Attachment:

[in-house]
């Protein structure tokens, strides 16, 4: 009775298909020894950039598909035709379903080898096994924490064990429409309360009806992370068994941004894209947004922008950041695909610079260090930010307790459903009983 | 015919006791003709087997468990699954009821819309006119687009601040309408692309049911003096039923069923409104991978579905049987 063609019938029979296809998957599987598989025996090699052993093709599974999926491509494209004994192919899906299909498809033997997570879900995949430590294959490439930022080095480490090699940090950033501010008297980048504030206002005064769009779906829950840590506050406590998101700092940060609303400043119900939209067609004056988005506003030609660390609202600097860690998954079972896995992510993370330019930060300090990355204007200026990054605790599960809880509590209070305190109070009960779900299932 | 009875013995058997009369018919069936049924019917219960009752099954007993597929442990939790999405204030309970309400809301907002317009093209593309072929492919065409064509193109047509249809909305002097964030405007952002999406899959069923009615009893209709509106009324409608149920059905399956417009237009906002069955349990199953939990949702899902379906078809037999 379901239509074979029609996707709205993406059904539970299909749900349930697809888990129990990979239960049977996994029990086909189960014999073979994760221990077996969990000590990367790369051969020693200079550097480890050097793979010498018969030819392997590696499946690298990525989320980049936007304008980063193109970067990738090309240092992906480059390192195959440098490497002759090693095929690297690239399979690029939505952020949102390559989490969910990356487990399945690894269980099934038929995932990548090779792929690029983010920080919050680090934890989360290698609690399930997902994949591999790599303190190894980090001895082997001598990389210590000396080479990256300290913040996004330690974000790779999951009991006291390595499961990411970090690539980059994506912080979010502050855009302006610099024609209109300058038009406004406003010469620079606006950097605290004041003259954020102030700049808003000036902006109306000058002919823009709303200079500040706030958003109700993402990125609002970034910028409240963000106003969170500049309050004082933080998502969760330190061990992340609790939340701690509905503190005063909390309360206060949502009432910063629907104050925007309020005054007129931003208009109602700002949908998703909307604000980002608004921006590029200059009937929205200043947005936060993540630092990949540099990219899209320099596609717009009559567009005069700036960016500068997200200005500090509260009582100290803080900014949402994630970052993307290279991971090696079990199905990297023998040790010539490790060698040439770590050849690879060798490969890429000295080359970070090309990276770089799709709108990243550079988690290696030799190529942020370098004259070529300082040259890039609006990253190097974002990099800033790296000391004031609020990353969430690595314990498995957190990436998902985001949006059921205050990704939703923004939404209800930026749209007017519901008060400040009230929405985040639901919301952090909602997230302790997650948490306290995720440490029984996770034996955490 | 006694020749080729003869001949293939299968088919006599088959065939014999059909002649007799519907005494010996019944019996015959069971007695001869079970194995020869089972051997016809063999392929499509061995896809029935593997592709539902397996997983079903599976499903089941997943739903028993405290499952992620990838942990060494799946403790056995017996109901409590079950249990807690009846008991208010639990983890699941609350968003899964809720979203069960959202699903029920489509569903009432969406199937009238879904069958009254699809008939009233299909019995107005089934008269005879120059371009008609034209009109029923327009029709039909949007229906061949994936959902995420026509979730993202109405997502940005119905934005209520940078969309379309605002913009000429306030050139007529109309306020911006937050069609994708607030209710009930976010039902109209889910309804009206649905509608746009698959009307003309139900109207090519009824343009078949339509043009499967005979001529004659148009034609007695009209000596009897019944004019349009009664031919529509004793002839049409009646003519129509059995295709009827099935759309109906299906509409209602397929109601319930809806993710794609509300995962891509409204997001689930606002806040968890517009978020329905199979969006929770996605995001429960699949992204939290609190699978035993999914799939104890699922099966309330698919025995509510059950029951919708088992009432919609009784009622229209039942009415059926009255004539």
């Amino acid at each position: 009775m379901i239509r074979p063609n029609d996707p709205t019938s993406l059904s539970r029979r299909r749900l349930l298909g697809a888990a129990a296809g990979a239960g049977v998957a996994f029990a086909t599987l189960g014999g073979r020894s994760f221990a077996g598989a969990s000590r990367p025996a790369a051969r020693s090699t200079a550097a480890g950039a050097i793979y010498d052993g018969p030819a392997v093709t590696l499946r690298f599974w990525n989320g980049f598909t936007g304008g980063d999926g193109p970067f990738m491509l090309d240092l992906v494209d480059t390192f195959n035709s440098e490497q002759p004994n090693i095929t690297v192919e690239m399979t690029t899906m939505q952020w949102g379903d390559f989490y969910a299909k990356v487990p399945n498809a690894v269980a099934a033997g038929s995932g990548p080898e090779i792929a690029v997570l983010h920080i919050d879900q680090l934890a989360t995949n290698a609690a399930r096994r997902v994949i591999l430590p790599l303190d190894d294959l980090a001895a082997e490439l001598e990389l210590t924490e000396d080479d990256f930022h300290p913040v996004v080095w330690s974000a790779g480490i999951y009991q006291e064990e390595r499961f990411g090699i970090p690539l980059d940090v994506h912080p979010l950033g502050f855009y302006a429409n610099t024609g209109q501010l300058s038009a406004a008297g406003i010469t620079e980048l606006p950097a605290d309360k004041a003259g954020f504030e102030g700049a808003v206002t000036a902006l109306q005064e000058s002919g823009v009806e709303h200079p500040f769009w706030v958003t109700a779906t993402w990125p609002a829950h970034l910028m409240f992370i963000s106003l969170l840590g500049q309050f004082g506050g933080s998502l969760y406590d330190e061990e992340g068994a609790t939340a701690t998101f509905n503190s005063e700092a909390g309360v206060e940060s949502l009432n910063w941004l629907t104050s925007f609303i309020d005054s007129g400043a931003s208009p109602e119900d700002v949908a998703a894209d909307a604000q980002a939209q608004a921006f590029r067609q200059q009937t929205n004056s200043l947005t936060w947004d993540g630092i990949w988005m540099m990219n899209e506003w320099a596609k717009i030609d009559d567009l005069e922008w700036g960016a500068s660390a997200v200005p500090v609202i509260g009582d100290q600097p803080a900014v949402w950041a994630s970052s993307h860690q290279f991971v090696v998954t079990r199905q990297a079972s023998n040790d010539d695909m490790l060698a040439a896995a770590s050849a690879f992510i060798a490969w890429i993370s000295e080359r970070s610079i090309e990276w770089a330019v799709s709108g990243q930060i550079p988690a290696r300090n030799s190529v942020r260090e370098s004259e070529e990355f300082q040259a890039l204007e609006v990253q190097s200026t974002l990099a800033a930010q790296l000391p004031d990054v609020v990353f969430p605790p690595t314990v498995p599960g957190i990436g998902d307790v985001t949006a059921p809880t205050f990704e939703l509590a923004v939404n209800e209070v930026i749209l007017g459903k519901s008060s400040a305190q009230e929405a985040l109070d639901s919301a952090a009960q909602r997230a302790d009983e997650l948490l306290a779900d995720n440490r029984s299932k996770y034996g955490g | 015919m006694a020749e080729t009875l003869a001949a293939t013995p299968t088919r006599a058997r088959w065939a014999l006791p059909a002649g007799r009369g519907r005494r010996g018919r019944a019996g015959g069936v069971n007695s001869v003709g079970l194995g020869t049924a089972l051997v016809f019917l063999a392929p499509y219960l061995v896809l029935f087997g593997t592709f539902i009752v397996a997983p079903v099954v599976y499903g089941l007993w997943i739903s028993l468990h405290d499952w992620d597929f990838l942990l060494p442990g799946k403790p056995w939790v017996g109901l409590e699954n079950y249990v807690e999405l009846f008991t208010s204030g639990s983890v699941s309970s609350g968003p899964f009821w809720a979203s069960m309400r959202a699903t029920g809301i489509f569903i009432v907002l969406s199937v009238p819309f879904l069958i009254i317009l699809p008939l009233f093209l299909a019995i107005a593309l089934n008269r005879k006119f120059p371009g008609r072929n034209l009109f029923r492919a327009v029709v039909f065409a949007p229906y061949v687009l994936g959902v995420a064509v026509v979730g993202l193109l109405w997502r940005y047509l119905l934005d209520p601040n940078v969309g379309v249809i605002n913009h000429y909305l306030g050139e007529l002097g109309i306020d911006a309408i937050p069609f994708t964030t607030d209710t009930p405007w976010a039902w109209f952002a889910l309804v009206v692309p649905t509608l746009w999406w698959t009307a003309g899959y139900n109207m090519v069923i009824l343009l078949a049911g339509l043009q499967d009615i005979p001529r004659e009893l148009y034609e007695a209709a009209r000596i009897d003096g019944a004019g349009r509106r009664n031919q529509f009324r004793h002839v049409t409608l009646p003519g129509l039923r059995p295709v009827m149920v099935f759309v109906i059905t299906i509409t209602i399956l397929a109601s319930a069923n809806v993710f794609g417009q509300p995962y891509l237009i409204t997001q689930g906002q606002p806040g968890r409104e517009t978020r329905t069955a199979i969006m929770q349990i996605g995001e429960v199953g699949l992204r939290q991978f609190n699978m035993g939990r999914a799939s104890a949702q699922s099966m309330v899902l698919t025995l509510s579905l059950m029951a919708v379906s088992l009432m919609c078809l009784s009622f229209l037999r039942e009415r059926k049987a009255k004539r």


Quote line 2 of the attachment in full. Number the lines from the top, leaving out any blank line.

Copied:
């Protein structure tokens, strides 16, 4: 009775298909020894950039598909035709379903080898096994924490064990429409309360009806992370068994941004894209947004922008950041695909610079260090930010307790459903009983 | 015919006791003709087997468990699954009821819309006119687009601040309408692309049911003096039923069923409104991978579905049987 063609019938029979296809998957599987598989025996090699052993093709599974999926491509494209004994192919899906299909498809033997997570879900995949430590294959490439930022080095480490090699940090950033501010008297980048504030206002005064769009779906829950840590506050406590998101700092940060609303400043119900939209067609004056988005506003030609660390609202600097860690998954079972896995992510993370330019930060300090990355204007200026990054605790599960809880509590209070305190109070009960779900299932 | 009875013995058997009369018919069936049924019917219960009752099954007993597929442990939790999405204030309970309400809301907002317009093209593309072929492919065409064509193109047509249809909305002097964030405007952002999406899959069923009615009893209709509106009324409608149920059905399956417009237009906002069955349990199953939990949702899902379906078809037999 379901239509074979029609996707709205993406059904539970299909749900349930697809888990129990990979239960049977996994029990086909189960014999073979994760221990077996969990000590990367790369051969020693200079550097480890050097793979010498018969030819392997590696499946690298990525989320980049936007304008980063193109970067990738090309240092992906480059390192195959440098490497002759090693095929690297690239399979690029939505952020949102390559989490969910990356487990399945690894269980099934038929995932990548090779792929690029983010920080919050680090934890989360290698609690399930997902994949591999790599303190190894980090001895082997001598990389210590000396080479990256300290913040996004330690974000790779999951009991006291390595499961990411970090690539980059994506912080979010502050855009302006610099024609209109300058038009406004406003010469620079606006950097605290004041003259954020102030700049808003000036902006109306000058002919823009709303200079500040706030958003109700993402990125609002970034910028409240963000106003969170500049309050004082933080998502969760330190061990992340609790939340701690509905503190005063909390309360206060949502009432910063629907104050925007309020005054007129931003208009109602700002949908998703909307604000980002608004921006590029200059009937929205200043947005936060993540630092990949540099990219899209320099596609717009009559567009005069700036960016500068997200200005500090509260009582100290803080900014949402994630970052993307290279991971090696079990199905990297023998040790010539490790060698040439770590050849690879060798490969890429000295080359970070090309990276770089799709709108990243550079988690290696030799190529942020370098004259070529300082040259890039609006990253190097974002990099800033790296000391004031609020990353969430690595314990498995957190990436998902985001949006059921205050990704939703923004939404209800930026749209007017519901008060400040009230929405985040639901919301952090909602997230302790997650948490306290995720440490029984996770034996955490 | 006694020749080729003869001949293939299968088919006599088959065939014999059909002649007799519907005494010996019944019996015959069971007695001869079970194995020869089972051997016809063999392929499509061995896809029935593997592709539902397996997983079903599976499903089941997943739903028993405290499952992620990838942990060494799946403790056995017996109901409590079950249990807690009846008991208010639990983890699941609350968003899964809720979203069960959202699903029920489509569903009432969406199937009238879904069958009254699809008939009233299909019995107005089934008269005879120059371009008609034209009109029923327009029709039909949007229906061949994936959902995420026509979730993202109405997502940005119905934005209520940078969309379309605002913009000429306030050139007529109309306020911006937050069609994708607030209710009930976010039902109209889910309804009206649905509608746009698959009307003309139900109207090519009824343009078949339509043009499967005979001529004659148009034609007695009209000596009897019944004019349009009664031919529509004793002839049409009646003519129509059995295709009827099935759309109906299906509409209602397929109601319930809806993710794609509300995962891509409204997001689930606002806040968890517009978020329905199979969006929770996605995001429960699949992204939290609190699978035993999914799939104890699922099966309330698919025995509510059950029951919708088992009432919609009784009622229209039942009415059926009255004539």